The Abject as Body Language in Imre Kertész’s Fateless and Alaine Polcz’s One Woman in the War

Edit Zsadányi


Among the various analyses that examine Imre Kertész’s Fateless, little attention has been paid to the relationship between body and narrative. Using Julia Kristeva’s concept of the abject, I focus on excerpts in the novel in which power breaches the boundaries of the protagonist’s body, Gyuri Köves, as he endures detainment in various concentration camps. In this paper I argue that it is the dehumanized and abjectified body that rebels against totalitarianism by refusing to accept a deceptive survival scenario. When the perspective of death has been accepted, the concept of the abject paradoxically reveals that is the identity’s inherent motherly aspect that is able to provide a human perspective to an abjectified person. After comparing excerpts in Fateless and One Woman in the War by Alaine Polcz, another narrative in which violence breaks the boundaries of the body, I will reach the conclusion that the body itself forms the final frontier of dictatorship. Once totalitarian dictatorship penetrates the body, it loses its influence over the victim as death offers a more humane, more bearable life.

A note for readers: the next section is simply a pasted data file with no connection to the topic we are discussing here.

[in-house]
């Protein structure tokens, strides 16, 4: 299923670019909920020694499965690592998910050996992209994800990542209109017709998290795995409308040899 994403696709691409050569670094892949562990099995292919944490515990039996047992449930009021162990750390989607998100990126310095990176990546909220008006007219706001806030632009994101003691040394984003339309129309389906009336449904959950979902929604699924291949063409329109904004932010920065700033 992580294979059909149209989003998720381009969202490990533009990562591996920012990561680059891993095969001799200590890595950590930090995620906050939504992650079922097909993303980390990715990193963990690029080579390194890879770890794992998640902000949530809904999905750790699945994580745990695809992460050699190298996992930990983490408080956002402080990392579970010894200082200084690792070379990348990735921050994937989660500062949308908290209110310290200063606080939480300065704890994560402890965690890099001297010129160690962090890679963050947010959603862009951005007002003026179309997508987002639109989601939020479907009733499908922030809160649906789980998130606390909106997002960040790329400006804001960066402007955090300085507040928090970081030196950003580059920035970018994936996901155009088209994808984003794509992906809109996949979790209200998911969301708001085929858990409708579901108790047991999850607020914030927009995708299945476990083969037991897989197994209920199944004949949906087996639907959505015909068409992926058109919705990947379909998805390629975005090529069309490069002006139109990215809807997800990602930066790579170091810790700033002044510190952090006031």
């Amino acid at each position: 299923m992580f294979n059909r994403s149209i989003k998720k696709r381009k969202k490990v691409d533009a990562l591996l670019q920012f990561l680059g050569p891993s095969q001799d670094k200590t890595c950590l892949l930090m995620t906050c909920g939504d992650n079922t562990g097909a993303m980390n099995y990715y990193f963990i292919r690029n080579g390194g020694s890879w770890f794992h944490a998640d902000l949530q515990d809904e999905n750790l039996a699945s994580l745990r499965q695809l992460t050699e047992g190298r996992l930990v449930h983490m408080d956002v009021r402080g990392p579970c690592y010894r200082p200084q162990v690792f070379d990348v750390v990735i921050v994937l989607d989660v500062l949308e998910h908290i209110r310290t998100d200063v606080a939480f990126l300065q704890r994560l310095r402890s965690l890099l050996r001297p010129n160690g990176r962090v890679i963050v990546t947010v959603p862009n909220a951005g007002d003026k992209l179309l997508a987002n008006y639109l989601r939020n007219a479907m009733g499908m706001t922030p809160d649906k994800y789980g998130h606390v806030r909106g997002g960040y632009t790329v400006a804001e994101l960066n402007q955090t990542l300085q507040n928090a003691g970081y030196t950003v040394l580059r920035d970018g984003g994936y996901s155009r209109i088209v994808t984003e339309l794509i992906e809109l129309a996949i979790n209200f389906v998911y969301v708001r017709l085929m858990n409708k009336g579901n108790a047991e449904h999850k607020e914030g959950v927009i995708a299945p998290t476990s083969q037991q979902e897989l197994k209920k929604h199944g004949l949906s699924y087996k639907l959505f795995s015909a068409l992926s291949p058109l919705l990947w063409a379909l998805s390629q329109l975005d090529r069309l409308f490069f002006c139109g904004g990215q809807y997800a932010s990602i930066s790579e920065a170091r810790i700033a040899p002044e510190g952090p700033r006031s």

Imre Kertész; narrative; Kristeva; abject; Holocaust; Alaine Polcz

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